Floating World CD
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This wonderful band first came to attention with a clutch of albums recorded for Vertigo Records in the early 1970's. By 1974 they had become the vision of flautist Jon Fieldand guitarist Tony Duhig and had signed to Island Records. Noted by Chris Blackwell as one of his favourite groups, the four albums recorded by Jade Warrior for Island were classic ambient works, stunning in their beauty and power. Foating Worlsd was the band's first album for Island Records and remains an outstanding listening experience. This reissue has been re-mastered from the original tapes and fully restores the original album artwork.
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Jade Warrior made a peerless run of four albums for Island between 1974 and 1978, of which this was the first. Formerly vocal orientated, the band became an instrumental duo at the behest of Island boss Chris Blackwell. It was the right decision, for this is music beyond words. This was also music quite outside of its own time, and could have been made for these days of perfect sound reproduction. It is all instrumental, features a stunning array of natural sound colours, eked out of real instruments rather than synthesizers and keyboards, there is a woody, organic feeling to everything here.
The Field/Duhig duo were masters of a number of instruments, more importantly perhaps, getting instruments to what they wanted them to do, Jade Warrior's was a uniquely identifiable sound and it carries through the entirety of their Island catalogue to make the four albums a unique and satisfying whole.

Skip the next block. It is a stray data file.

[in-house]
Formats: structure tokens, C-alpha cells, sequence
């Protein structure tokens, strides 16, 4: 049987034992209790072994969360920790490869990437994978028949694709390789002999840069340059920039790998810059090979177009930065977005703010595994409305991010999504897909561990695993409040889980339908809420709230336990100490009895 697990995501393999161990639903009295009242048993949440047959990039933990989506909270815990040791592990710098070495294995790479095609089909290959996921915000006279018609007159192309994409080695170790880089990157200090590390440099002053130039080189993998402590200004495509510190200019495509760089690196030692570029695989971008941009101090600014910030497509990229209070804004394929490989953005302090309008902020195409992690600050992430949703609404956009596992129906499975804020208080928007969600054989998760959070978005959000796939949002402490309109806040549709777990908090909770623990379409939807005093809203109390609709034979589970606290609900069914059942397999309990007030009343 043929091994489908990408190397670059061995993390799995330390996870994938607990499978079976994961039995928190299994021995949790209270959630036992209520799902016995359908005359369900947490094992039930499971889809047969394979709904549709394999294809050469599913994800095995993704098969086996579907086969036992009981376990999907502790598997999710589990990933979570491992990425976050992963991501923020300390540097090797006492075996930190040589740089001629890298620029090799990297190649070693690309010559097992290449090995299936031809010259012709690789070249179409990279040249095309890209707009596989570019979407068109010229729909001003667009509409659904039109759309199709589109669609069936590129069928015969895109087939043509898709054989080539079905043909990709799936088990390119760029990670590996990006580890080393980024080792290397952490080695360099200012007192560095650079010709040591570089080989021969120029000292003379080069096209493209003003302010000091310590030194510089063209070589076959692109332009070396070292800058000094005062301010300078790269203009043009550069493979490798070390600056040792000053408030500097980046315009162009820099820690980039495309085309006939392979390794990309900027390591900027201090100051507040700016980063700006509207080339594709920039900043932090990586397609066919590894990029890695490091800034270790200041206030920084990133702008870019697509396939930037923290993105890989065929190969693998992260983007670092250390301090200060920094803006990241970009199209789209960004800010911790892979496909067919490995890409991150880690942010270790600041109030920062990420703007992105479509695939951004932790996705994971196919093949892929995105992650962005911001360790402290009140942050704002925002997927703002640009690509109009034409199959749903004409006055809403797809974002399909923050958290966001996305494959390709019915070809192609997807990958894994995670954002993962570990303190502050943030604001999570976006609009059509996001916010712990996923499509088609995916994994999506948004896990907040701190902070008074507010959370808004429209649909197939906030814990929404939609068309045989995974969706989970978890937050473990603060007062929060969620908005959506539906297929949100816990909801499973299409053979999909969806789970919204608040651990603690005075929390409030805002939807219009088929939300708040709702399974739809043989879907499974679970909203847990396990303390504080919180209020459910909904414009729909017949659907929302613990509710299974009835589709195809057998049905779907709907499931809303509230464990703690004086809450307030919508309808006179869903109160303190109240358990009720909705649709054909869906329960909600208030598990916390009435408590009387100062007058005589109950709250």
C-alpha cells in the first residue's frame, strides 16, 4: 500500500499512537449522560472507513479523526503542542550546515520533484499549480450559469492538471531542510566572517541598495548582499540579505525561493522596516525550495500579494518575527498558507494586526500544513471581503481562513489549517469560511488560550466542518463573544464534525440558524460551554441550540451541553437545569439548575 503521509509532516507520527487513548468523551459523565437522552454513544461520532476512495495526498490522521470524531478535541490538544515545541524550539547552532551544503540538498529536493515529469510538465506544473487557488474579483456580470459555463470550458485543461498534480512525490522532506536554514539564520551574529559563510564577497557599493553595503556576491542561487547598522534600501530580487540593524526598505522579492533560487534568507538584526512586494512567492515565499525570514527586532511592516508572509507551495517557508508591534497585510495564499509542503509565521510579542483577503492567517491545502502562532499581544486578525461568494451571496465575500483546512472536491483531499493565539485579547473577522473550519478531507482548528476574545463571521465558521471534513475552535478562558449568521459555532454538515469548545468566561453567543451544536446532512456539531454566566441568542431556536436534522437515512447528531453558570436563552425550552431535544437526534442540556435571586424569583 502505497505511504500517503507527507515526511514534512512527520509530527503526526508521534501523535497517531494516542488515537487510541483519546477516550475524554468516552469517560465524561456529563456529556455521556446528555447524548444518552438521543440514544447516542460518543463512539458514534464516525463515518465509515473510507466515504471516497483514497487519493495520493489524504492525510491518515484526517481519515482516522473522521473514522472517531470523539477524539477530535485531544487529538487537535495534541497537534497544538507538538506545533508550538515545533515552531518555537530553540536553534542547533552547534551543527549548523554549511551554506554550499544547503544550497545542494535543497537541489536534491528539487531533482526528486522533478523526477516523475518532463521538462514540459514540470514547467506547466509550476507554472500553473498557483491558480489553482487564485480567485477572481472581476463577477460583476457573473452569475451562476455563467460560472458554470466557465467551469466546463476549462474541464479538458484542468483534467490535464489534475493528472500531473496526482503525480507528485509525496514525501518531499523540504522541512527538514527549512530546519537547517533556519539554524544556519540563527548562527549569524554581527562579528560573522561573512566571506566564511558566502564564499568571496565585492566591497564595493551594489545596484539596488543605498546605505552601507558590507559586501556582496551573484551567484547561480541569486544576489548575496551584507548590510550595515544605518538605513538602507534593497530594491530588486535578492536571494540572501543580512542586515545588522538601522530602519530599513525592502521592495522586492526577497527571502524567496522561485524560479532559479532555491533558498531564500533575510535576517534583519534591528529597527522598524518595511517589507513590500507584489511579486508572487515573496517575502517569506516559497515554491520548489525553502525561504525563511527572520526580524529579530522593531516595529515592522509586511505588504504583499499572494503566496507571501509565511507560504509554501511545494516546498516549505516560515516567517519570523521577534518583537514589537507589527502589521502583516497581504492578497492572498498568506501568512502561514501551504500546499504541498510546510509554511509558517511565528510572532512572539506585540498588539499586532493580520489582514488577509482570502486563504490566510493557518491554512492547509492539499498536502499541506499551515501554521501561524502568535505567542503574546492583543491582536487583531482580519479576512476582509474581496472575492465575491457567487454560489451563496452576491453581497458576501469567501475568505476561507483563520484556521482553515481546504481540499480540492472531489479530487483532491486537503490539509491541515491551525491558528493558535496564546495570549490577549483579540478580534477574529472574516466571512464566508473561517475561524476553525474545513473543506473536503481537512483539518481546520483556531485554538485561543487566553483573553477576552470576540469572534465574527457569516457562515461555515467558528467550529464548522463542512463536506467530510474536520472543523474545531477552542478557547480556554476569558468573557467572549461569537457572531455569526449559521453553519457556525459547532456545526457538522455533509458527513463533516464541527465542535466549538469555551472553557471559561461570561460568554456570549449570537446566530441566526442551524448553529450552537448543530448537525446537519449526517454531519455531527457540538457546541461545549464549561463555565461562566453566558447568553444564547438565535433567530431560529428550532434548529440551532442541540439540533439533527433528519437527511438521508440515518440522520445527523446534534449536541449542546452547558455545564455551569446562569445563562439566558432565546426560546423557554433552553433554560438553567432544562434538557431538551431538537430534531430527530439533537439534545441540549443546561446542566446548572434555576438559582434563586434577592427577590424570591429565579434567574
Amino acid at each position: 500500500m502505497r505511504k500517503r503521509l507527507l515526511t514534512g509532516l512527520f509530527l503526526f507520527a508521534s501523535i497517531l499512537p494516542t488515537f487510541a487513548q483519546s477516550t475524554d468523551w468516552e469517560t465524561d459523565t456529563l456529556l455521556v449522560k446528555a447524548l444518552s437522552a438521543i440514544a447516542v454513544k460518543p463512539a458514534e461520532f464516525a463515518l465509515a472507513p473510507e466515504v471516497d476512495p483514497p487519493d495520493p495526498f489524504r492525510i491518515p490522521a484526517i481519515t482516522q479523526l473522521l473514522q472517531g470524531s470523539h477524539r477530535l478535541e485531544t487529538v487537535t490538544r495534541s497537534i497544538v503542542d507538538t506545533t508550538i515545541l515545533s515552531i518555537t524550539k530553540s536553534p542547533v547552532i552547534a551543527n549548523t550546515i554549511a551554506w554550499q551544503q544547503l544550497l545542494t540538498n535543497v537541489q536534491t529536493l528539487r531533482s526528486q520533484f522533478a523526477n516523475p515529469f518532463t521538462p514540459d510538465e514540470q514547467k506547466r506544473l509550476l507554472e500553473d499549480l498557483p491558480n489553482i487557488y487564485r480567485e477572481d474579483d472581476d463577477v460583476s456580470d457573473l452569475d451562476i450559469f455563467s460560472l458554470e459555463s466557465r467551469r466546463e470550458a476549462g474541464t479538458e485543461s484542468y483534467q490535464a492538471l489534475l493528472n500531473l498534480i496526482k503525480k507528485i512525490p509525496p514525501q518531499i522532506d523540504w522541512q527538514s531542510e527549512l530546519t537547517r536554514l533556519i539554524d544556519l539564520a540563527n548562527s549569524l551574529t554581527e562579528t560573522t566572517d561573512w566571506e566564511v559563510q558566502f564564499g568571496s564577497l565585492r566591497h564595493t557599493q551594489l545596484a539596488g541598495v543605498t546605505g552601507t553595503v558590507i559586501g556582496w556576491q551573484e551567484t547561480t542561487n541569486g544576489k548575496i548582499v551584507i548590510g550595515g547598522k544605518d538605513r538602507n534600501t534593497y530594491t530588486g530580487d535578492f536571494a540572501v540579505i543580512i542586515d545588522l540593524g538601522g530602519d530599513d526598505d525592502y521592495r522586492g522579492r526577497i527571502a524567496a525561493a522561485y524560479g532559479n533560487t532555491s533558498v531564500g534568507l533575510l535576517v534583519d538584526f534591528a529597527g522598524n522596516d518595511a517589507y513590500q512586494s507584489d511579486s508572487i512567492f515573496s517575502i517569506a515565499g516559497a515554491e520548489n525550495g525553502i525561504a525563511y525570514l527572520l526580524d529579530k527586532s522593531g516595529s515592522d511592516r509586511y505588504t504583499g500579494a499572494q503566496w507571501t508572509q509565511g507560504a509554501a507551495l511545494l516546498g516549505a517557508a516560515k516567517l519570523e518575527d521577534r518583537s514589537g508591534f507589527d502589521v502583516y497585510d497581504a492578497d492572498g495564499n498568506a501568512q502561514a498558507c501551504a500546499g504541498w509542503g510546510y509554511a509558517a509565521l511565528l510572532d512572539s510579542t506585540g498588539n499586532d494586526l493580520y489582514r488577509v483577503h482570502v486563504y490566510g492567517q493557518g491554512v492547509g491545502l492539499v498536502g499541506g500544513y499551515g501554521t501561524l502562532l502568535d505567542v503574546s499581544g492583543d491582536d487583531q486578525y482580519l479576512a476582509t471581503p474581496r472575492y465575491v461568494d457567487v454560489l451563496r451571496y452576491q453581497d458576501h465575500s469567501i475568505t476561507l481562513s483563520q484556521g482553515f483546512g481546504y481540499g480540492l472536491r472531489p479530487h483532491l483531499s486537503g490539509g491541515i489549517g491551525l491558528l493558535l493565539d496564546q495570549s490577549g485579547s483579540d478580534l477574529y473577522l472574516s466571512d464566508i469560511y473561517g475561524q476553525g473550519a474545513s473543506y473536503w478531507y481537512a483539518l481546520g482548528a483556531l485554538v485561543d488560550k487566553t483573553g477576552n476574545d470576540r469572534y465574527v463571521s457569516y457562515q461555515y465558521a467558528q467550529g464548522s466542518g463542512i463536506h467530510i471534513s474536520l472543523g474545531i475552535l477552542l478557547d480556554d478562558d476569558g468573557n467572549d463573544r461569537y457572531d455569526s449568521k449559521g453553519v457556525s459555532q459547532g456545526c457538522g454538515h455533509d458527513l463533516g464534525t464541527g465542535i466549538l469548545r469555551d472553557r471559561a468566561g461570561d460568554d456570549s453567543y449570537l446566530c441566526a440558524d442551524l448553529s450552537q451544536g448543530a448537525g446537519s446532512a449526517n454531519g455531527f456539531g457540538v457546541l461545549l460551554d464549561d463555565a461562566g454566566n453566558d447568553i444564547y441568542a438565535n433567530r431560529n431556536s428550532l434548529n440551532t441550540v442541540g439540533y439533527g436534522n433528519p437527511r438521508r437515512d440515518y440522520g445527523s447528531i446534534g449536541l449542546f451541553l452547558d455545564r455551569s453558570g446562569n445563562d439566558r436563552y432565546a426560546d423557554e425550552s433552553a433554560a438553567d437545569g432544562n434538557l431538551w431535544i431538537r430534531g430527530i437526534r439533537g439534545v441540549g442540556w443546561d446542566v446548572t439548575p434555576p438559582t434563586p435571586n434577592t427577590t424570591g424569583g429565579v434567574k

The 36 minutes of intense music presented here consists of 10 titles, but to pick any of them in isolation would be to miss the point. It needs to be heard in full so as to fully appreciate the range and juxtaposition of moods and textures. This is a richly rewarding listening experience, bursting with sumptuously recorded instruments.
There is a dynamic range on show here which must have made the mixing process a nightmare. There are sounds so soft your ears strain to hear them, interrupted by gong blasts and riffs loud enough to pin you to your seat. Background music this is not. The sheer scale and ambition of this work is all the more remarkable for the extent to which they achieved it, and the difficult circumstances in which they had to work.
Jade Warrior really defy categorisation, like all the best music should, but if you appreciate immaculately played and recorded instrumental work, this is one classic you should own. They should have been the next Mike Oldfield.
This album is in my all-time 'top 10' alongside such works as "Close to the Edge" by Yes, "Infected" by The The, and "Colour of Spring" by Talk Talk. Everything about "Floating World" is perfect, from the 'Eckford & Stimpson' artwork which attracted me to buy the vinyl album in its original form, to the musicianship, the incorporation of far-eastern influences, the dynamic range of the music, and the way the music hangs together as a whole piece of work. Tony Duhig's double-tracked guitar and Jon Field's flutes give this music a character all of its own. I can listen to this album many times, and find something new on each occasion. Brian Eno was an admirer - no surprise that something sounding uncannily like Tony Duhig's guitar should turn up on "Another Green World" (the track used as the theme for "Arena" TV Arts show). Their first three Vertigo albums feature a larger line-up with vocals from Glyn Havard, and are enjoyable enough, with clear signposts as to the direction to be taken when Jade Warrior were reduced to a duo. The following three 'Island' albums to 'Floating World' are also worth investigation, although not in my view matching up to this album.
Beautifully and lovingly produced, this album repays investigation by the newcomer to the 70's prog genre, or those who wish to return to albums that they may have missed out on the first time around.
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